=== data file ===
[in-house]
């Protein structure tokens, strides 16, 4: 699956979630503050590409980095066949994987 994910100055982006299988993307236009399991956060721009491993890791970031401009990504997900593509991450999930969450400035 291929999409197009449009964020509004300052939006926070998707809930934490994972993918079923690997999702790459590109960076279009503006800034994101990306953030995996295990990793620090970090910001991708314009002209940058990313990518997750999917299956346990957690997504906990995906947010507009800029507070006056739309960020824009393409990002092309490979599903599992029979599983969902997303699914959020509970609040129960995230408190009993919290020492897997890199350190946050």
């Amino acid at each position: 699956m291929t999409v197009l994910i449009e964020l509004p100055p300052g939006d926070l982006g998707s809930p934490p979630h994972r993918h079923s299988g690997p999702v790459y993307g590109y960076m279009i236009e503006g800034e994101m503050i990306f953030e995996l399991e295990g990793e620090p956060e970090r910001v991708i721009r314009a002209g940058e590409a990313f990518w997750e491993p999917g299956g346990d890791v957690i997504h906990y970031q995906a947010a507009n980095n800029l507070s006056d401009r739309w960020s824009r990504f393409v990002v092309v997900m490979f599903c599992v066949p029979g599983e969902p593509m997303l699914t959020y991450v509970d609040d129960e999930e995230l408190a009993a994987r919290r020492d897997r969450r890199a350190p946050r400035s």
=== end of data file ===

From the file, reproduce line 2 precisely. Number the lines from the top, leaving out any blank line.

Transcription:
């Protein structure tokens, strides 16, 4: 699956979630503050590409980095066949994987 994910100055982006299988993307236009399991956060721009491993890791970031401009990504997900593509991450999930969450400035 291929999409197009449009964020509004300052939006926070998707809930934490994972993918079923690997999702790459590109960076279009503006800034994101990306953030995996295990990793620090970090910001991708314009002209940058990313990518997750999917299956346990957690997504906990995906947010507009800029507070006056739309960020824009393409990002092309490979599903599992029979599983969902997303699914959020509970609040129960995230408190009993919290020492897997890199350190946050």